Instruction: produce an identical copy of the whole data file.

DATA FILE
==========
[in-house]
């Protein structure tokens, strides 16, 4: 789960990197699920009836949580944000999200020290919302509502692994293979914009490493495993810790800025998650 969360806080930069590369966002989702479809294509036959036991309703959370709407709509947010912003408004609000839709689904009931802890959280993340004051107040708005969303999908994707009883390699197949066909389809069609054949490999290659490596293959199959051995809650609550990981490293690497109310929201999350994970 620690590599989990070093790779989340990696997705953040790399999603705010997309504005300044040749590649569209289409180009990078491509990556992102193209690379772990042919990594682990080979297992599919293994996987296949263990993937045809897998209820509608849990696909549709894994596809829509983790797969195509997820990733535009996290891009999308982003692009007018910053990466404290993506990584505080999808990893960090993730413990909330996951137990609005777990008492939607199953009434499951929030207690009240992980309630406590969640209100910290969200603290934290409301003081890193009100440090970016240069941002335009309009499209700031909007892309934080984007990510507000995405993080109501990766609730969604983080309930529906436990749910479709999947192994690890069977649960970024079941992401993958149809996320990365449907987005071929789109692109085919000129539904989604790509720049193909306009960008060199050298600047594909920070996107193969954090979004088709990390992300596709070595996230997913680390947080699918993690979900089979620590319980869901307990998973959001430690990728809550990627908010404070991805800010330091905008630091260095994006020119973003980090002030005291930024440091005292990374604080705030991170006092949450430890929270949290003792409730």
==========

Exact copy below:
[in-house]
């Protein structure tokens, strides 16, 4: 789960990197699920009836949580944000999200020290919302509502692994293979914009490493495993810790800025998650 969360806080930069590369966002989702479809294509036959036991309703959370709407709509947010912003408004609000839709689904009931802890959280993340004051107040708005969303999908994707009883390699197949066909389809069609054949490999290659490596293959199959051995809650609550990981490293690497109310929201999350994970 620690590599989990070093790779989340990696997705953040790399999603705010997309504005300044040749590649569209289409180009990078491509990556992102193209690379772990042919990594682990080979297992599919293994996987296949263990993937045809897998209820509608849990696909549709894994596809829509983790797969195509997820990733535009996290891009999308982003692009007018910053990466404290993506990584505080999808990893960090993730413990909330996951137990609005777990008492939607199953009434499951929030207690009240992980309630406590969640209100910290969200603290934290409301003081890193009100440090970016240069941002335009309009499209700031909007892309934080984007990510507000995405993080109501990766609730969604983080309930529906436990749910479709999947192994690890069977649960970024079941992401993958149809996320990365449907987005071929789109692109085919000129539904989604790509720049193909306009960008060199050298600047594909920070996107193969954090979004088709990390992300596709070595996230997913680390947080699918993690979900089979620590319980869901307990998973959001430690990728809550990627908010404070991805800010330091905008630091260095994006020119973003980090002030005291930024440091005292990374604080705030991170006092949450430890929270949290003792409730």